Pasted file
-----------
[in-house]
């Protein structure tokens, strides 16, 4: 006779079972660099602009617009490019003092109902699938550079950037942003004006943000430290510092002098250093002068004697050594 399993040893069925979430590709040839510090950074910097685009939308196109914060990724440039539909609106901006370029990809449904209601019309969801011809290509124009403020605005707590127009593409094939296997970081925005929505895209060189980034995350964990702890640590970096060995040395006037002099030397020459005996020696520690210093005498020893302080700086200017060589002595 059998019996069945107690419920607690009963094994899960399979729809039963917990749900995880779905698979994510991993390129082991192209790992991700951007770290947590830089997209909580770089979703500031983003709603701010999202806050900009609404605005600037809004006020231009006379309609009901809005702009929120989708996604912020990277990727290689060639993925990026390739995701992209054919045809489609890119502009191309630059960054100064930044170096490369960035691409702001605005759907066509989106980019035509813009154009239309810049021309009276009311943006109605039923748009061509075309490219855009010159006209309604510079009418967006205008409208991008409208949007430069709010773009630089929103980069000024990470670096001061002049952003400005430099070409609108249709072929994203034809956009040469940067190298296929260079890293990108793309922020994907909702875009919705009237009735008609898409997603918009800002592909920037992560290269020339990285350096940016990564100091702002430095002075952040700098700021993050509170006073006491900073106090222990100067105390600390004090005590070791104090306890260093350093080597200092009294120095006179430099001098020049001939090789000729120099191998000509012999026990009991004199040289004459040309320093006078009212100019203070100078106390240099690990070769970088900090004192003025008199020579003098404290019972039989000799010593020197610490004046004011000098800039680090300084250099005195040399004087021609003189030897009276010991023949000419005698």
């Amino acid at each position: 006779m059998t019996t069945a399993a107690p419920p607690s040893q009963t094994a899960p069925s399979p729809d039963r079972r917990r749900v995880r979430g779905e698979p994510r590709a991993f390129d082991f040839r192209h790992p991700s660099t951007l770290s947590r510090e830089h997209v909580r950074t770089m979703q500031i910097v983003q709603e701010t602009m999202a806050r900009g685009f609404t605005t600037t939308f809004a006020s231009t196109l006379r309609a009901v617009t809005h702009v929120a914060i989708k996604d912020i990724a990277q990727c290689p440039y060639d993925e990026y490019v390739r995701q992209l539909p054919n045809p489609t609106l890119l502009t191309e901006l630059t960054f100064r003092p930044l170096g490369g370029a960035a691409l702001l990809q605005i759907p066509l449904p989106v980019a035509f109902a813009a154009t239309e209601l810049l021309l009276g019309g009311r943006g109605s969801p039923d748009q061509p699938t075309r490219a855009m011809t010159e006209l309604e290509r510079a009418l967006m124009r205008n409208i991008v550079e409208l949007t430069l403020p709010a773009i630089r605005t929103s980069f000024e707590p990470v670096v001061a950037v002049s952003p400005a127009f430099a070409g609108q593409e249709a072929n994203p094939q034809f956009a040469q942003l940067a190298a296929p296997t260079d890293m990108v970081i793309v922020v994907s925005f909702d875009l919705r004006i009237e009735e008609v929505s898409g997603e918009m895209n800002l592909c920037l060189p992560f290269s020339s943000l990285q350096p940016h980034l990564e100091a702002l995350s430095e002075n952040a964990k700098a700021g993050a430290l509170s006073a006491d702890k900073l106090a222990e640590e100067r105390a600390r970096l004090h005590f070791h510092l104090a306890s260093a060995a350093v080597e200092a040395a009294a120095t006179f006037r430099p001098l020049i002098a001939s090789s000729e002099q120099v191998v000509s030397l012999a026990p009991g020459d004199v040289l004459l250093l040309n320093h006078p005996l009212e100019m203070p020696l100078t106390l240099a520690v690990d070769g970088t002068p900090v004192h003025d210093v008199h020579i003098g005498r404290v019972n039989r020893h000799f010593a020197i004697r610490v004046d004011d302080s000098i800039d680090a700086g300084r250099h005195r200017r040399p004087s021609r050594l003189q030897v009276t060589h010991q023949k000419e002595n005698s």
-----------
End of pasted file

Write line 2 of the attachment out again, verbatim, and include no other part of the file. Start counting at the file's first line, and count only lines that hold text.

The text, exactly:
């Protein structure tokens, strides 16, 4: 006779079972660099602009617009490019003092109902699938550079950037942003004006943000430290510092002098250093002068004697050594 399993040893069925979430590709040839510090950074910097685009939308196109914060990724440039539909609106901006370029990809449904209601019309969801011809290509124009403020605005707590127009593409094939296997970081925005929505895209060189980034995350964990702890640590970096060995040395006037002099030397020459005996020696520690210093005498020893302080700086200017060589002595 059998019996069945107690419920607690009963094994899960399979729809039963917990749900995880779905698979994510991993390129082991192209790992991700951007770290947590830089997209909580770089979703500031983003709603701010999202806050900009609404605005600037809004006020231009006379309609009901809005702009929120989708996604912020990277990727290689060639993925990026390739995701992209054919045809489609890119502009191309630059960054100064930044170096490369960035691409702001605005759907066509989106980019035509813009154009239309810049021309009276009311943006109605039923748009061509075309490219855009010159006209309604510079009418967006205008409208991008409208949007430069709010773009630089929103980069000024990470670096001061002049952003400005430099070409609108249709072929994203034809956009040469940067190298296929260079890293990108793309922020994907909702875009919705009237009735008609898409997603918009800002592909920037992560290269020339990285350096940016990564100091702002430095002075952040700098700021993050509170006073006491900073106090222990100067105390600390004090005590070791104090306890260093350093080597200092009294120095006179430099001098020049001939090789000729120099191998000509012999026990009991004199040289004459040309320093006078009212100019203070100078106390240099690990070769970088900090004192003025008199020579003098404290019972039989000799010593020197610490004046004011000098800039680090300084250099005195040399004087021609003189030897009276010991023949000419005698």